Matt Robinson profile picture Matt Robinson 3 months ago 9
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Why Learning A New Track During A Qualifying Session Is A Dumb Idea

With no prior experience of the long and technical Snetterton 300 track, the second race of my Caterham Academy year proved to be rather challenging…

Remind me later
Image via Snappyracers.com
Image via Snappyracers.com

After talking to a few of my fellow competitors, I knew I’d made a colossal balls-up. The reactions to my admission of having never driven Snetterton before - which ranged from comments like, “You don’t like to make things easy for yourself, do you?” to actual gasps - said it all. No one told me I was an idiot, but I’m sure at least a few people were thinking it.

Caterham Academy testing sessions are optional, and I had to give them a miss for both Brands Hatch and Snetterton. At Brands Hatch that was fine, as I’d been at a track day there six months before, and that was in an Academy car. But Snett? I’d, erm, driven it in Project Cars 2 to give me a vague idea of where it went. And that was it.

Qualifying had its dramatic moments for others too... (Image via Snappyracers.com)
Qualifying had its dramatic moments for others too... (Image via Snappyracers.com)

I’d have probably gotten away with it at Brands, but the very technical Snetterton is a rather different beast. While it doesn’t have any tricky elevation changes to tackle, it’s long. Nearly three miles and 12 corners long, in fact. Brands Hatch Indy has six turns and is only 1.2 miles long, for context. So Snett is particularly difficult to learn, and you don’t get many attempts to learn it - in a 15 minute qualifying session, I managed six laps. And what messy laps they were.

I felt out of my depth. I felt like a rolling road block. I looked at the leisurely lap times flashing up on my Vbox at the end of each lap in horror. I ruined one of my six laps by spinning (but check out the swift recovery above!), and lost the last one due to a yellow flag. Not that it would have been much quicker, anyway.

I pulled into parc ferme deflated and mentally exhausted, unsurprised yet still disappointed to learn I’d be 21st on the grid. Suddenly, my 10th place qualifying at the last round felt like rather a long time ago.

To add insult to (self-inflicted) injury, the slot for 21st in the assembly area is next to a portaloo... (Image via Snappyracers.com)
To add insult to (self-inflicted) injury, the slot for 21st in the assembly area is next to a portaloo... (Image via Snappyracers.com)

But, there was an unexpected side-effect to all of this: the pressure I’d been feeling all week had evaporated. At Brands Hatch, I was terrified of messing up and wasting my qualifying efforts. Back in 21st, I had no such worries. With only a handful of cars behind me, what did I have to lose? Instead of looking in my mirrors on the grid and being fearful of losing places, I had my eyes focused forward and sensing the opportunity to make up some ground.

A big start-line shunt at the pointier end of the grid saw the red flag come out mere seconds into the race, sadly leaving the cars of Luke Fryer and Brands winner Greg Monks out of action. Thankfully both drivers were fine, and the rest of us were soon lined up once more for a shortened race - 15 minutes down from 20.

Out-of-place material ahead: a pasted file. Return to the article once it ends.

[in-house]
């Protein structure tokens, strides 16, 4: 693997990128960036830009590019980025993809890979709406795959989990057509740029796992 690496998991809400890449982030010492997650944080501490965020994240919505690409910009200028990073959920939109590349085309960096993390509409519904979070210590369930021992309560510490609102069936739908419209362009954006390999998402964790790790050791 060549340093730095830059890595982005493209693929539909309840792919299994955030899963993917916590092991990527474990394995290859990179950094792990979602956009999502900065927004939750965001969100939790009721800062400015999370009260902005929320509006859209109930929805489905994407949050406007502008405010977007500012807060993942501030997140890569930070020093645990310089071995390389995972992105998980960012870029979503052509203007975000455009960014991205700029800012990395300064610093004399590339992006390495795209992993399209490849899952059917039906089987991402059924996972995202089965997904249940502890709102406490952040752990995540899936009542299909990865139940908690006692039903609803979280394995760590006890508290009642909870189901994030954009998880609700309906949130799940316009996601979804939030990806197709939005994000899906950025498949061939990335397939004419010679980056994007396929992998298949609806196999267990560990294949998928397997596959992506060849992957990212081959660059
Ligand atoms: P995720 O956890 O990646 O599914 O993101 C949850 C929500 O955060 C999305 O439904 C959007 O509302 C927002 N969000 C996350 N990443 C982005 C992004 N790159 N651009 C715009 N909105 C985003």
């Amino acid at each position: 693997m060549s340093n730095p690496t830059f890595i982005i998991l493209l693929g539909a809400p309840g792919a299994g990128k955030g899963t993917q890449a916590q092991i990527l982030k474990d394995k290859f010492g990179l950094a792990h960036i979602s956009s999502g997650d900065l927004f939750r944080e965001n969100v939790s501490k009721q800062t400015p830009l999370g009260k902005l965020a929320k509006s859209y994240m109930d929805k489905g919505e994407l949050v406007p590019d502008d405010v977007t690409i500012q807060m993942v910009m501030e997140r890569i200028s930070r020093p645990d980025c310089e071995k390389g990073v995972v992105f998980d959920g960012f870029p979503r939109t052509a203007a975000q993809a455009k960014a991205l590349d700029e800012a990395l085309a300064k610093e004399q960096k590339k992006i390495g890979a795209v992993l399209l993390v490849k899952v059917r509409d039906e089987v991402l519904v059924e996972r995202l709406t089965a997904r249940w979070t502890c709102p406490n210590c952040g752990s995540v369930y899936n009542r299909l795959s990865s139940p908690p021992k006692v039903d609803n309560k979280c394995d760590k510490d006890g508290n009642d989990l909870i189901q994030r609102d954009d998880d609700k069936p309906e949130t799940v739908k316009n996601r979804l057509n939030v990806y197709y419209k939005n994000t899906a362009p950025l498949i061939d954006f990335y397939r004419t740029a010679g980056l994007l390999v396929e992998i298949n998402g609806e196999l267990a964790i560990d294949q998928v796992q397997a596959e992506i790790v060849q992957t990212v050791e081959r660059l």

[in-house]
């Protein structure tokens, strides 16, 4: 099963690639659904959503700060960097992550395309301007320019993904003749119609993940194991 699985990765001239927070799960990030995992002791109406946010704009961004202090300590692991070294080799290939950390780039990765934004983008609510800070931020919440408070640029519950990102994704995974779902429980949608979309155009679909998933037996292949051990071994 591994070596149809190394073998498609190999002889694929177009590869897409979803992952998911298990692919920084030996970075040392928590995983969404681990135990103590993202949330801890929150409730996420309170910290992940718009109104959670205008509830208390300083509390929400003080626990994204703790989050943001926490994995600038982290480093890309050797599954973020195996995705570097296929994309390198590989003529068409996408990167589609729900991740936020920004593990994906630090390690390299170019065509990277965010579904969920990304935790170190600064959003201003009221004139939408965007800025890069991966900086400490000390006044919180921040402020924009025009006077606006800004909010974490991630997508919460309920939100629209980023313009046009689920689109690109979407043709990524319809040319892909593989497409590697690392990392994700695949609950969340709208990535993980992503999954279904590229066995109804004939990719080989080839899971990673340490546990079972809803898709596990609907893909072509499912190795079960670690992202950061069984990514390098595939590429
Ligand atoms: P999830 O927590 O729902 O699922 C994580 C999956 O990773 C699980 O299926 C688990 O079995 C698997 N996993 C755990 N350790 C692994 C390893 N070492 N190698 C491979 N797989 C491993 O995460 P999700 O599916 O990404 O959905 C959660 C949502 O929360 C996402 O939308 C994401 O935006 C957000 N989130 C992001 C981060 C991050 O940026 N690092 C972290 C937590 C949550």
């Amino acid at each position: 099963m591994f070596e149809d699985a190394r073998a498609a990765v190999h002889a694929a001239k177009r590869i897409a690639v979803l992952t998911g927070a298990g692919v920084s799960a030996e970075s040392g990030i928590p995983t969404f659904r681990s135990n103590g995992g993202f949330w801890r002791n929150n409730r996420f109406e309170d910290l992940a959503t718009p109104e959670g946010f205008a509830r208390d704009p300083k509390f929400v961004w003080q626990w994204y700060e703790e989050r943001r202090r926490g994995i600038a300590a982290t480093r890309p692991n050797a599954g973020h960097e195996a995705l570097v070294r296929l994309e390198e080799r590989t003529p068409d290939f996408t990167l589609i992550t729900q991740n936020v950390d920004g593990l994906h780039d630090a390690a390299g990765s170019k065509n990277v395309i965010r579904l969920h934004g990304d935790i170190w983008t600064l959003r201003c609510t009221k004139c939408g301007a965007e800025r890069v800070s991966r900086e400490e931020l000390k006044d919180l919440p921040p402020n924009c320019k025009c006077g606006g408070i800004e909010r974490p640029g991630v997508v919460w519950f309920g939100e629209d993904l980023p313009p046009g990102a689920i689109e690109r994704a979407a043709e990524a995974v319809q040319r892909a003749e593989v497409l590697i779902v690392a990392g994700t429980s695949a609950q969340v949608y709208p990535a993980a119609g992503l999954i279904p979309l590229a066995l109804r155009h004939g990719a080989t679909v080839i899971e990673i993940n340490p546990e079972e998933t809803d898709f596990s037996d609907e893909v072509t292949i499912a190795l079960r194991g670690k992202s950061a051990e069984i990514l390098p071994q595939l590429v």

I'm in there somewhere... (Image via Snappyracers.com)
I'm in there somewhere... (Image via Snappyracers.com)

And you know what? That first lap was an utter joy. A clean start saw me shoot past two cars up ahead, before a mis-shift dropped me back again. No matter, as a good exit from turn one meant I managed to breeze past three cars in one sitting. My motorsport journey had gone from misery to ecstasy in the space of a few hours.

Mid-battle with Nick Smith (Image via Snappyracers.com)
Mid-battle with Nick Smith (Image via Snappyracers.com)

A corner later, my mirrors were full of the #53 car of Nick Smith, keen to snatch that place back. Our cars ran side-by-side for what must have been four corners as I tried everything I could to keep him at bay. It was such a brilliant battle that I didn’t even care when Smith eventually out-braked me and slid by, picking his way through the pack before ending up 11th.

From there it was a mostly lonely race holding 16th place. I was pulling out a reasonable gap to the cars behind, but wasn’t able to keep up with the pack up ahead. Crucially though, I was getting faster: while my best lap at Brands was during qualifying, my sixth and final lap of Snetterton was three seconds better than my best effort in qualifying. Of course that makes me wonder how much better I might have done if I’d have just done some damn practice, but hey, probably best I don’t dwell on that.

Image via Snappyracers.com
Image via Snappyracers.com

A recovering Andy Tate - who’d qualified 10th but dropped back on lap 1 - caught and easily passed me in the latter stages, just as Jim Clark (no, not that one) came into view in front, getting back on track after a grassy excursion. A good final sector meant that the pair didn’t pull away, and I sensed a chance. I threw everything I had at the last lap but it wasn’t enough, and I crossed the line 17th, which became 16th following a disqualification for the start-line crash on the first start. That’s five places down from the previous race, but I really didn’t care: I’d enjoyed myself far more, and was - oddly - more satisfied with the result.

This racing business really does weird things with your emotions…

Make sure you read more about Caterham and the Academy, to find out what I’ve let myself in for!